Art & Life in Africa.
March 7, 2003 9:21 AM   Subscribe

Art & Life in Africa. A resource on African art and culture. Key Moments in Life is an interesting page which deals with different phases of life. The Peoples Index gives overviews of the different cultures. The snapshots of daily life in Mali and Burkina Faso are also worth a look.
posted by plep (7 comments total) 1 user marked this as a favorite
Excellent stuff for my weekend armchair traveling, plep - thanks! I have a link with great photos of Mali that I may well have posted before, but it is worth adding to this thread. Chances are, I originally got it from you since you are my primary source for all things global!
posted by madamjujujive at 10:16 AM on March 7, 2003

Great link (almost superfluous to say). I was afraid it might turn out to be full of Afrocentric pseudohistory, but it's the real thing; this paragraph (from this page), to take an example at random, approximately doubled my understanding of Nigerian history:
With the collapse of Oyo [in the early 19th century], Yorubaland plunged into protracted warfare, leaving a landscape of ruined towns and huge numbers of refugees and captives. Perhaps 500,000 people migrated from the savannahs of the north, formerly the most densely populated portion of Yorubaland, to the forests and coastal areas of the south, where they founded new towns such as Ibadan and Abeokuta. This catastrophe may have prompted interest in new faiths. Christianity became important during the 19th century, and Abeokuta became the center of Yoruba Christianity. Its spread was largely the work of formerly enslaved Yoruba who returned home from Brazil and Sierra Leone. Internal conflict, however, prevented resistance against European colonial conquest. The British established a protectorate over the port of Lagos in 1861, and forced Ibadan to accept a resident administrator in 1893. Colonialism began a process which eventually would integrate Yorubaland into the Nigerian nation.
posted by languagehat at 11:10 AM on March 7, 2003

Indeed, this is an excellent resource for information on Africa, and one that I didn't know about before. I'm actually doing research right now on religion and music in Nigeria that I hope to present it at some point in a multimedia format such as this.

Some other great resources on the web for African art and culture that I've made use of in teaching about African culture or as background to my research:

The Yoruba Ethnographic Archive contains videos, photos and descriptive and analytic information about orisa festivals in Ayede-Ekiti, Nigeria.

The Venda Girls Initiation Schools site presents the great anthropologist John Blacking's research on South African music, and includes music and video clips, music transcriptions and photographs from his research.

African Art -- Aesthetics and Meaning is an electronic exhibit catalog, which includes photos of African sculpture and catalog descriptions of the objects. It also includes a consideration of African aesthetics.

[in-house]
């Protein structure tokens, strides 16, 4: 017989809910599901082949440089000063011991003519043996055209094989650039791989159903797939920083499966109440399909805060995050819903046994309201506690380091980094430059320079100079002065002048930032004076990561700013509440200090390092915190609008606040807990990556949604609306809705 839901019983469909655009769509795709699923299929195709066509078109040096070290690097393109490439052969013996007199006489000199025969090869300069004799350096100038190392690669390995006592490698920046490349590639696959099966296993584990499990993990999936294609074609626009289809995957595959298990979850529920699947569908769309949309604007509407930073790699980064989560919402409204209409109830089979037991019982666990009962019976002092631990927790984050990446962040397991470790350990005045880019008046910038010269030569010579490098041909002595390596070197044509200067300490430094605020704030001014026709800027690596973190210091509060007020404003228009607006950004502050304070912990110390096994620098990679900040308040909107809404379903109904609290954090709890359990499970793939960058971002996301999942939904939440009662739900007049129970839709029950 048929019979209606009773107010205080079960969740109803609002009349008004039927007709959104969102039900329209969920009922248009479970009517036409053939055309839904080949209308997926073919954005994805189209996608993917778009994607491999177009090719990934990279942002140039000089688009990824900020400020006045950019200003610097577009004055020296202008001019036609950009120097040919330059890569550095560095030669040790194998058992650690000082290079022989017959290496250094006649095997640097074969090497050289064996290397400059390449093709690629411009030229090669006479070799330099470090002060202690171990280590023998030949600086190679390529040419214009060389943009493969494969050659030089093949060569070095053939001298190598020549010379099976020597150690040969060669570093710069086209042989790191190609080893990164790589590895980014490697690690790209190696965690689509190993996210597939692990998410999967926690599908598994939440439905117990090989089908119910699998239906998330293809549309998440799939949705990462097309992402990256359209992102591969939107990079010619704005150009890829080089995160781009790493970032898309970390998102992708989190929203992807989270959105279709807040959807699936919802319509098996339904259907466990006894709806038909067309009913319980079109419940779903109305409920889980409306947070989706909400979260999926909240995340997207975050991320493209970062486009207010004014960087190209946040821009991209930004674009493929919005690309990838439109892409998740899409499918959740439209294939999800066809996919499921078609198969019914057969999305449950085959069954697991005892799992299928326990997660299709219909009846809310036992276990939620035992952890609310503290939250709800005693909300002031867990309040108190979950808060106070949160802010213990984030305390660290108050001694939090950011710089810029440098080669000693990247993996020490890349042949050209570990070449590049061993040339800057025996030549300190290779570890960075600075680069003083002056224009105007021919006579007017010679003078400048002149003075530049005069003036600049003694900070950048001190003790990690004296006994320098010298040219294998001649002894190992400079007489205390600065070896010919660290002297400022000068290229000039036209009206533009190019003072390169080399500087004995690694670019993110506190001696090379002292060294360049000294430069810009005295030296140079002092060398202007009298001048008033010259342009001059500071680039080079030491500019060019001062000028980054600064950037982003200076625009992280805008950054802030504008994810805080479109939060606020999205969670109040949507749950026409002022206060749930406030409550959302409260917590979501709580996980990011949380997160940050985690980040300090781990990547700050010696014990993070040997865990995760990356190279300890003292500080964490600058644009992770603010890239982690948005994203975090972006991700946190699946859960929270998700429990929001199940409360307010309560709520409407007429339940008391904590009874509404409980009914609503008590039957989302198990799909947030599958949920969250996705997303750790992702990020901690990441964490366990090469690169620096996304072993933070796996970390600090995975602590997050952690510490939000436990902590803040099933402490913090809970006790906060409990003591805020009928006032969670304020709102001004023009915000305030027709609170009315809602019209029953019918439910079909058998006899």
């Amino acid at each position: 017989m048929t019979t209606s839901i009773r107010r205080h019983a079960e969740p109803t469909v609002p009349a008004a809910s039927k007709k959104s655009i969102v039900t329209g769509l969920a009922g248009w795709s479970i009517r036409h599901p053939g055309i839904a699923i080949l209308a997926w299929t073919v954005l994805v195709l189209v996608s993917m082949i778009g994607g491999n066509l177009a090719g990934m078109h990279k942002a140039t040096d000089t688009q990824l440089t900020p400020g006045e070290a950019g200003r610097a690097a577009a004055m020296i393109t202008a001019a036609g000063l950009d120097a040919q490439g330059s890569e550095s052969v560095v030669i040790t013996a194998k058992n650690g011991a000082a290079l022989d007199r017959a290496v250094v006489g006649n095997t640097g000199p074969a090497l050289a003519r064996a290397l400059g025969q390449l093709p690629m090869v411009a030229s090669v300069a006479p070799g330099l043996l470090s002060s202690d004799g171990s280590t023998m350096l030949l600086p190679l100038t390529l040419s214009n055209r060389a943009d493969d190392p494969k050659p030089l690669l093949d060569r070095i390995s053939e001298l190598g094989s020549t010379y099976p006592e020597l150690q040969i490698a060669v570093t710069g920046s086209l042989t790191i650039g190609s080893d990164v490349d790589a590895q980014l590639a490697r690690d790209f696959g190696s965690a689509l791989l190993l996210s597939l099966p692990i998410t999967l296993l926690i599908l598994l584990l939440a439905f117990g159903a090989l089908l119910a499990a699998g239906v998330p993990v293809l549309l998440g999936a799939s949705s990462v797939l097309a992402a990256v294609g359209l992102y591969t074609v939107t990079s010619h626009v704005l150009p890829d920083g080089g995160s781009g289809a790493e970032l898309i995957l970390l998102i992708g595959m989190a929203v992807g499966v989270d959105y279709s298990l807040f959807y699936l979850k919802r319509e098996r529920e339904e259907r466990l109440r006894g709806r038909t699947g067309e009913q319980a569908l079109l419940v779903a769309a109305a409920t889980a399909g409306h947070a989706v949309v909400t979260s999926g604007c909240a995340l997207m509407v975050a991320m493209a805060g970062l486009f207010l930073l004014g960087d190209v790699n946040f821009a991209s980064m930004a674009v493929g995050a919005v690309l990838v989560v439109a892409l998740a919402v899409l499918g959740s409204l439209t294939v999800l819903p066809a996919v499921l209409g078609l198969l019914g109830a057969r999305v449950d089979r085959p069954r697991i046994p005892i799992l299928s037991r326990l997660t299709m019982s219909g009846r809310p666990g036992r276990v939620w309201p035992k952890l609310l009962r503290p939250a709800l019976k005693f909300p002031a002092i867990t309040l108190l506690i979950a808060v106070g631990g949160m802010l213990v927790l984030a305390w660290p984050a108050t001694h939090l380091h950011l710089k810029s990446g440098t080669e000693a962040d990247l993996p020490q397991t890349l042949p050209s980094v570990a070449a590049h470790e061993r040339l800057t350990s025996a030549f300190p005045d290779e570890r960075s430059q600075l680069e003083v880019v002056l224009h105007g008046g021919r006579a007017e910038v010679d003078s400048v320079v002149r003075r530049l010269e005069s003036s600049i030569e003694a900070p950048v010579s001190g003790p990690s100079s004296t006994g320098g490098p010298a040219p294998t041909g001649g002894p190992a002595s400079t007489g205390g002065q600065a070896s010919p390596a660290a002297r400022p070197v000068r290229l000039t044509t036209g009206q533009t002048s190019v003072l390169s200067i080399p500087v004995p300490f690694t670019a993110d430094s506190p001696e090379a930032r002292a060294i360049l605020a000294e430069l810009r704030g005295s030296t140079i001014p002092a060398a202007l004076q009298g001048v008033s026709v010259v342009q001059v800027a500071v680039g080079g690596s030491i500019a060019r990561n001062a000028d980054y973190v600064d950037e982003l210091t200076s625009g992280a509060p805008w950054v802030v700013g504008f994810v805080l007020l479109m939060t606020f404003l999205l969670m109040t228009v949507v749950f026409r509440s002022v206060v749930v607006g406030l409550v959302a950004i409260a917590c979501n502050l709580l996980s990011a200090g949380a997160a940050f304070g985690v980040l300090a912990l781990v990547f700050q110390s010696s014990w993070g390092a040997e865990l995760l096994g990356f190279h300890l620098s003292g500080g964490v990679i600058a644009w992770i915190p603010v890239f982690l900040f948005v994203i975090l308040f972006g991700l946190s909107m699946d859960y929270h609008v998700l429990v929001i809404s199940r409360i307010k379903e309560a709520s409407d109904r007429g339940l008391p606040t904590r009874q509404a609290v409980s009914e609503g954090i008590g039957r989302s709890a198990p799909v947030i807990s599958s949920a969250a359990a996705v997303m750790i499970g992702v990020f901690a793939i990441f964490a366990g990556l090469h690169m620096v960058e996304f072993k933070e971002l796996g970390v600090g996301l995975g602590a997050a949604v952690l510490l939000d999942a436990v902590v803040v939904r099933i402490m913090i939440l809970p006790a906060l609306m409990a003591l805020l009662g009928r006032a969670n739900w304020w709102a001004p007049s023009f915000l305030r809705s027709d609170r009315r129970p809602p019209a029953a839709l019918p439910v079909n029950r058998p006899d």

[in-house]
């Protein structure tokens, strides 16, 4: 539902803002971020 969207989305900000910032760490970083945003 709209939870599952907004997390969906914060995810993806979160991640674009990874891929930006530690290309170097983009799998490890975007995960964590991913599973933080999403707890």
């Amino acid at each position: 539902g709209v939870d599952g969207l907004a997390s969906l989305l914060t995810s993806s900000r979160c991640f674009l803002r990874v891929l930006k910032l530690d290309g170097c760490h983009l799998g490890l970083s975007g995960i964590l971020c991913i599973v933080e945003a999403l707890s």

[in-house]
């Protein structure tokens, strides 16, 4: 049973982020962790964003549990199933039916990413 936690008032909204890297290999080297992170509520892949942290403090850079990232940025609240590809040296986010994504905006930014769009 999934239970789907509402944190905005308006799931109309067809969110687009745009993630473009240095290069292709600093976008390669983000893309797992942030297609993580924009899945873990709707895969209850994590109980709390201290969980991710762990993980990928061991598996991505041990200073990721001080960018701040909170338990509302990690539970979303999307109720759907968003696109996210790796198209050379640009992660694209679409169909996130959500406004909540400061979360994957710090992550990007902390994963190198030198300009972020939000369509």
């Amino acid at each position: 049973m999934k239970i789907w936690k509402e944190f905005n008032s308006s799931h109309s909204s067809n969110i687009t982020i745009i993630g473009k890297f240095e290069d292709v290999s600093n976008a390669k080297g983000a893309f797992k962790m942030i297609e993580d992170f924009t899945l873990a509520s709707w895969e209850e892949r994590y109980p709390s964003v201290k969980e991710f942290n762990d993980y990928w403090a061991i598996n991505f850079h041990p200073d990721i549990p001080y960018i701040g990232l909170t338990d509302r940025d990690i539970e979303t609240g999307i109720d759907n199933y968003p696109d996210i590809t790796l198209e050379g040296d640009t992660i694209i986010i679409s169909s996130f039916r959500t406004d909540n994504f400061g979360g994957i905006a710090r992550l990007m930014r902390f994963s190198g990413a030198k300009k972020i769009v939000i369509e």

The African Immigrant Folklife Study Project documents a Yoruba naming ceremony held in Washington DC, and includes photos, recipies and more.

Finally, is a bit different from the above sites, but is a wonderful resource where you can look at or listen to art and music produced by Nigerian artists and then contact them if you're looking for a but more information.

posted by vitpil at 11:38 AM on March 7, 2003

Thanks for those links vitpil - they are great. (Also , when you complete your web project, I'd be really interested in taking a look... !)
posted by plep at 1:17 PM on March 7, 2003

I've been poring over the West African mud mosques of Mali and the Niger Inner Delta, which I found via wonderful Things Magazine. Some of the mosques have details like tapered walls, spires capped with ostrich eggs (for fertility and purity), ceramic vent caps to heat and cool the interiors, and integrated palm wood scaffolding, built into the structure, so that the mud can easily be applied annually. They range in style from little more than a shack, to palatial. I only wish there were more close-ups, although the photographs are rather good. Those mosques in your Mali link are all made of mud, plep.
posted by iconomy at 6:37 PM on March 7, 2003

Great links vitpil! I echo plep's interest in your project. And iconomy, cool stuff about the mosques.

In exploring your original links plep, I came upon this slide & clip show that demonstrates West African pottery being made - very interesting & informative. I also like this page of people resources.
posted by madamjujujive at 8:12 PM on March 7, 2003

Here's another link :- Cutting to the Essence - Shaping for the Fire, an online exhibit of Yoruba and Akan art.
posted by plep at 11:50 PM on March 7, 2003

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